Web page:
Making Sense of Media: An Introduction to Mass Communication

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Allyn & Bacon, 2001 - Language Arts & Disciplines - 530 pages
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This dynamic new book on introductory mass communication uses a unique narrative approach to help readers understand a broad and constantly changing field while encouraging them to become critical consumers of media.Where did the media come from? Why do media industries do what they do? And why do some of these actions cause controversies? Making Sense of Media employs a three-part narrative framework in every chapter that examines history, industry, and controversies. Important topics such as new technology, globalization, diversity, convergence, and conglomeration are integrated throughout.For anyone interested in learning more about mass communication on an introductory level.

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Contents

OVERVIEW
1
Making Sense of the World of Media
2
The Print Industries
35
Copyright

41 other sections not shown

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About the author (2001)

George Rodman is professor and chair of the Department of Television and Radio at Brooklyn College of the City University of New York, where he has taught for 30 years. His research interests include the role of humor in human communication and the effect of communication technology on psychological well-being.

Rodman is the author, coauthor, and editor of several books, including ten editions of "Understanding Human Communication" (with Ron Adler, Oxford University Press), four editions of "Mass Media Issues" (Science Research Associates and Kendall/Hunt), "Making Sense of Media" (Allyn & Bacon, 2001, and four books on public speaking, including "The New Public Speaker" (Harcourt Brace, 1997), a book that features the role of public speaking in the media-information age. He has written for newspapers, magazines, journals, film, television, radio, and multimedia programs. He has appeared as both host and guest on local television programs. While in graduate school, he was a winner on "The Dating Game" on ABC.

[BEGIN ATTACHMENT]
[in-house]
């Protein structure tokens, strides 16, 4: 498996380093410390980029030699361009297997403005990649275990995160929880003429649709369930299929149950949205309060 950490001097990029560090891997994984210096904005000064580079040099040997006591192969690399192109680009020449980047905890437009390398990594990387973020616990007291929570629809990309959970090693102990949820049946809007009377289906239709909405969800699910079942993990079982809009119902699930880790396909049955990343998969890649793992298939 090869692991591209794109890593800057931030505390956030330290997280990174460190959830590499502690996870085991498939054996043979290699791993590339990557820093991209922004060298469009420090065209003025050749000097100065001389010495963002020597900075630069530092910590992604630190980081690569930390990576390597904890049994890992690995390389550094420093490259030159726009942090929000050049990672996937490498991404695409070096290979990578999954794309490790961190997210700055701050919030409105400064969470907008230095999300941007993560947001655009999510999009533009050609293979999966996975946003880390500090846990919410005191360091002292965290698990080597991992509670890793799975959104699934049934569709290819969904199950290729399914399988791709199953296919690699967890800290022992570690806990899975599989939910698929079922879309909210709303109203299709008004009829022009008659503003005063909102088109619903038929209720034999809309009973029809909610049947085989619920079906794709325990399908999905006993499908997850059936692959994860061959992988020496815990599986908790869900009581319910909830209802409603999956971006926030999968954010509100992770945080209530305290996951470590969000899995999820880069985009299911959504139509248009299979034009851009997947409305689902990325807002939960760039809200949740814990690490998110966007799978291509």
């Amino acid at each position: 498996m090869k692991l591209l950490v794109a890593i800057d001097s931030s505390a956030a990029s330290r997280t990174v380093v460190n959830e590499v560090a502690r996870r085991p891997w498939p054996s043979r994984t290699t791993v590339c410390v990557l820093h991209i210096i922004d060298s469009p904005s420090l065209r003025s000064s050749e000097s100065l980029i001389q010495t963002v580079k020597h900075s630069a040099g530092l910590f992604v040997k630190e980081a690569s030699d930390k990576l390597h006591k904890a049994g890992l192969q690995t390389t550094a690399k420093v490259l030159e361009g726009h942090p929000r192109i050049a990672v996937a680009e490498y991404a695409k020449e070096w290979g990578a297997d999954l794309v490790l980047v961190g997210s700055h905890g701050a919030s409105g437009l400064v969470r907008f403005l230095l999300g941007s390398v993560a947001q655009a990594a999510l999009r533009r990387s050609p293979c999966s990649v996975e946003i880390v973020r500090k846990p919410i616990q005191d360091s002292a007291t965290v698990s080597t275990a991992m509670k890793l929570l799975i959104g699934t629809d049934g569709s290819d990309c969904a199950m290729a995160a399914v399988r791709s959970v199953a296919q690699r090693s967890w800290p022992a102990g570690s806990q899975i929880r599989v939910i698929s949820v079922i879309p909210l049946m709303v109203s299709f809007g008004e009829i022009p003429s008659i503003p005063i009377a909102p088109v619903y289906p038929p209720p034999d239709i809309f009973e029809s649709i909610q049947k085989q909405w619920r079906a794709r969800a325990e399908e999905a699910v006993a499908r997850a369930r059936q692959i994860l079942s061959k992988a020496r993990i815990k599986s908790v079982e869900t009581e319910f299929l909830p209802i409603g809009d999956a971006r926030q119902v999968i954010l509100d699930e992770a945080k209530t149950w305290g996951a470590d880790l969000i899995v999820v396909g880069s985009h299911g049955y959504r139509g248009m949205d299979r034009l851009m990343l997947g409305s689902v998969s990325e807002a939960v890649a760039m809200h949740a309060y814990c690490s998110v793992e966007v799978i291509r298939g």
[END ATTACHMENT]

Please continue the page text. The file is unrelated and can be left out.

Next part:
Rodman has been listed i "Who's Who in Entertainment" and "Who's Who in Education". He serves as the faculty adviser to "The Excelsior", one of a pair of competing campus newspapers that were named third in the nation by the "2005 Princeton Review of America's Best Colleges". In 2005 he was nmaed the Bernard H. Stern Professor of Humor and was awarded the Brooklyn College Award for Excellence in College Citizenship. He has been voted "Favorite Teacher" by graduating seniors several times, most recently in 2008.

In a way, Rodman is genetically predisposed to an interest in mass media. His grandmother was a first cousin to, and grew up with, Hollywood mogul Cecil B. DeMille. His grandfather was a personal lab assistant to Thomas Edison, and was later president of the Radio Manufacturers Association. His father's start-up business ventures included importing European recording equipment, printing, and computer manufacturing.

Rodman lives in Garden City, New York, with his wife Linda and three children: Jennifer, Alexandra, and Dean.

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